Water birth means that you will labour in a specially designed bath and your baby will be born under water. Your midwife will then help you to bring your baby to the surface of the water and place your baby on your chest.

Is water birth available at Mater Mothers' Hospital?


Am I eligible?

To have a water birth you must meet certain eligibility criteria:

  • Able to provide consent.
  • Be in spontaneous labour between 37 and 42 weeks pregnant.
  • Be pregnant with only one baby.
  • The position of your baby is facing head down.
  • Pose a low obstetric risk.

What practical things can I do to prepare myself?

  • Try having a bath at home, going swimming or attending pregnancy aqua-aerobics to see if you like the sensation of being in the water.
  • Enter the bath only when contractions are stong and regular.
  • Keep your bottom under water during the pushing stage of labour until baby is born.

Are there any concerns associated with water birth?

Exiting the bath

It can sometimes be difficult to get out of the bath, particulary in advanced labour or after the birth of your baby. Ask your birth partner, support person or midwife to assist you.

Unpredictable emergencies

Your midwife or doctor may ask you to exit the bath in the event of an emergency.


If you develop a temperature, your midwife will ask you to exit the bath. Providing your temperature returns to normal, and baby continues to be well, you may re-enter the bath.

It its important to make sure  your baby does not overheat. As your baby's temperature will be half a degree higher than yours, staff will regularly monitor your temperature, and the temperature of the water. When it comes time to pushing the midwife will make sure the water is 37 - 37.5 degreees (normal body temperature) so that your baby is born into water that is the same temperature as teh water s/he has been living in inside the womb.

Breathing after birth

When a baby is born the breathing reflex is initiated by light, sound and temperature. Breathing does not start under the water because the bath temperature is similar to the temperature inside their mother. The baby will usually take its first breath after being brought up to the surface and coming in contact with air. Babies born in water may not cry at birth.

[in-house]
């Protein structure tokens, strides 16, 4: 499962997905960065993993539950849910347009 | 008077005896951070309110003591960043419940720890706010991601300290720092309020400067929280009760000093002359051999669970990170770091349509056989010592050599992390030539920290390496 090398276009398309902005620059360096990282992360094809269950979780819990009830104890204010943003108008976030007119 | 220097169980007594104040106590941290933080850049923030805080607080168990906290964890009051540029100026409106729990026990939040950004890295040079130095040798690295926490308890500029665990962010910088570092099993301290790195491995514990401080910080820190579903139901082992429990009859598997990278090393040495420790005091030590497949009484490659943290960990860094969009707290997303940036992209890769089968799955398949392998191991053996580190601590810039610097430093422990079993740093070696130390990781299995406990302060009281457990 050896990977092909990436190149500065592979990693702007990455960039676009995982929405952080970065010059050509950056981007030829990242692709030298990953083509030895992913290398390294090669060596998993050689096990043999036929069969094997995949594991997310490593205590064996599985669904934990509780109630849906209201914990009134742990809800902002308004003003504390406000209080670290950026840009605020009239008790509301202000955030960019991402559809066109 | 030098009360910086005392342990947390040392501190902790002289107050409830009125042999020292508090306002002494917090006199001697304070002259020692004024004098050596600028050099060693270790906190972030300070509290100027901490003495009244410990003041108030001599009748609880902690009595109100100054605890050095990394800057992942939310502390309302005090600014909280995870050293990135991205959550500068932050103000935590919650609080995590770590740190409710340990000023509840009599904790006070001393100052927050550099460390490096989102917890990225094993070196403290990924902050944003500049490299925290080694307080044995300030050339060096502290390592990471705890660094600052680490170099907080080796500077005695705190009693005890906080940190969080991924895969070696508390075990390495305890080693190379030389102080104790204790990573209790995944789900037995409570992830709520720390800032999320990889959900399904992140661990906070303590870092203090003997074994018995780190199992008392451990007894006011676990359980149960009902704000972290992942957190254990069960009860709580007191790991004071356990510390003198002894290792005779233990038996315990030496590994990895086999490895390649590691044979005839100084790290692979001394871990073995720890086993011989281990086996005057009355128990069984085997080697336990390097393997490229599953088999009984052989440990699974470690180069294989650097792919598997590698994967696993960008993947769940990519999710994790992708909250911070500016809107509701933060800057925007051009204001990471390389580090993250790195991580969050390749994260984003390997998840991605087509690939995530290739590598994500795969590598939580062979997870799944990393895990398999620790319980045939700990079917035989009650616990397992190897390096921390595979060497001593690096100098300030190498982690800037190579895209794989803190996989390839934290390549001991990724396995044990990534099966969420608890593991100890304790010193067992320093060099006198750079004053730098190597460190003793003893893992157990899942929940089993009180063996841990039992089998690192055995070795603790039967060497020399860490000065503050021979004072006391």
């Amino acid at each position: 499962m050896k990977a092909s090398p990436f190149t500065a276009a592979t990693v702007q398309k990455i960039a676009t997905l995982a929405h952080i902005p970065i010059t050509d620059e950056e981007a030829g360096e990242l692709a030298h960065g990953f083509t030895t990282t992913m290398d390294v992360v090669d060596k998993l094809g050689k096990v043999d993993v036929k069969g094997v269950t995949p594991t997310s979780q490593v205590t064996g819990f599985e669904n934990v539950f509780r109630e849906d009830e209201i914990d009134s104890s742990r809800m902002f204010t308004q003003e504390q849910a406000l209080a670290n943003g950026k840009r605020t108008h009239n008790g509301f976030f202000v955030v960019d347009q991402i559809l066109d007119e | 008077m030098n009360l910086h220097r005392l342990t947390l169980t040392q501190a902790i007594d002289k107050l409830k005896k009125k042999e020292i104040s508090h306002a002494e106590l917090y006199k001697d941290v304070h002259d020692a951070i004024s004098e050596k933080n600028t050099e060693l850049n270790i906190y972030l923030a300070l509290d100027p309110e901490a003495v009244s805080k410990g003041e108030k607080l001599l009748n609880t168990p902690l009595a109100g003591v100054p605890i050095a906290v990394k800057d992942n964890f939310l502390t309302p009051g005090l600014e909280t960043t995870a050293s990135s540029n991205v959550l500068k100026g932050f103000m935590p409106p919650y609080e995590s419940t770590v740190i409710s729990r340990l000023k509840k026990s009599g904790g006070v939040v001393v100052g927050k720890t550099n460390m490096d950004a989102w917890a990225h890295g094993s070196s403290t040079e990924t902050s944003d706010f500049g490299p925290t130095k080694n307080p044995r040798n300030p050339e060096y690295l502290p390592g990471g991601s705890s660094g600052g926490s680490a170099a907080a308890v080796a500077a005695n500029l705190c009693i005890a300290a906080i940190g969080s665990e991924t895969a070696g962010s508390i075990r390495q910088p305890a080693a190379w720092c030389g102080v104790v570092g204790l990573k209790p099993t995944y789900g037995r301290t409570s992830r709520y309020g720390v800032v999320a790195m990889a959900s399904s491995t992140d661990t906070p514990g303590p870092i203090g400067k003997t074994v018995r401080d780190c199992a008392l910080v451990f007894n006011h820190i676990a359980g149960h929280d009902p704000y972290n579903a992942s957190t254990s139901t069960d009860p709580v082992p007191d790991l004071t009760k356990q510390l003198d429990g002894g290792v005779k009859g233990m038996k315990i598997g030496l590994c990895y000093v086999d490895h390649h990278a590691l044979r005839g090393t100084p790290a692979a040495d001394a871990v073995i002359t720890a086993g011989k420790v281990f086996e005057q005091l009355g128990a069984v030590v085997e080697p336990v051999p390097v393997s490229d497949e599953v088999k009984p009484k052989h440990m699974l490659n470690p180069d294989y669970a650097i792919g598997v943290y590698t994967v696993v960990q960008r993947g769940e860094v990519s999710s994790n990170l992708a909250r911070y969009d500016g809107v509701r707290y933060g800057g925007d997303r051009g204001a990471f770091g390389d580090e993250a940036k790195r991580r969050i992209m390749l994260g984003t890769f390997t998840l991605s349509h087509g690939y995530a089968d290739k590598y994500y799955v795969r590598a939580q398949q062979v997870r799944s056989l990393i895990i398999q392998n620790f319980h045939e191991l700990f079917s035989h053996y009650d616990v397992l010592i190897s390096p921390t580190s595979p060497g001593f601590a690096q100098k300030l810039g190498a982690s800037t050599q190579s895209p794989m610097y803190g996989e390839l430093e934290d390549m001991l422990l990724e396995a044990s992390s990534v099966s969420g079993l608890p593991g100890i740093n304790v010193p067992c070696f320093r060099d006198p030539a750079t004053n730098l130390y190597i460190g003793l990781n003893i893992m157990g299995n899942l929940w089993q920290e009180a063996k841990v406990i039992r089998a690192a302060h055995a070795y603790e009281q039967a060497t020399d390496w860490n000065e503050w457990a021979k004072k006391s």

Your baby may gasp (breathe) underwater if it experiences ‘fetal distress’ (becomes unhealthy). To avoid this occurring, the baby’s heart rate is monitored regularly to ensure it is normal. If it is not normal, or if any risk factors develop during labour (e.g. fast/slow heart rate, or meconium-stained liquor) then you will be asked to leave the pool.


Although there is no evidence of increased risk of infection for babies who are born under water, there have been a few cases of babies who were diagnosed with infections. One such infection is pneumonia from Legionella Pneumophilia which may present up to a month following birth (cases reported in 1999 in Italy, 1999 in Japan, 2002 in Belgium, 2014 in the UK and 2014 in the USA). In some of these cases (which occurred in the community with home birthing pools) the water was in the bath for several weeks, heating elements were used to keep the water warm, or the water came from a well without filtration. We do not use the heating elements in the baths and we have measures in place to improve the water quality. However, we cannot say it is 100% free of microorganisms including legionella.

Umbilical cord

Your baby's cord may snap under water causing your baby to lose blood until the cord is clamped. This is a rare event (approximately 1 in every 800 births) that can happen during any birth, whether in water or on land birth. However cord snap may be more common during water birth because the pool is relatively deep and we need to bring the baby's head to the surface of the water immediately after birth.

Important points to remeber if you are planning a water birth:

  • Exit the bath regularly to empty your bladder.
  • Keep hydrated by having sips of water regularly throughout labour.
  • If the temperature of the bath is too hot or cold, or if you feel uncomfortable, you can exit the bath at any time or ask your midwife to adjust the water temperature.
  • Communicate openly with staff so they can help you as much as possible.
  • Staff may ask you to leave the bath if they are concerned for the safety of you or your baby.


© Copyright 2017 Mater Misericordiae Ltd ACN 096 708 922.

Mater acknowledges consumer consultation in the development of this patient information.
Mater Doc Num: PI-CLN-430057
Last modified 15/9/2020.
Consumers were consulted in the development of this patient information.
Last consumer engagement date: 15/12/2019
For further translated health information, you can visit healthtranslations.vic.gov.au/ supported by the Victorian Department of Health and Human Services that offers a range of patient information in multiple languages.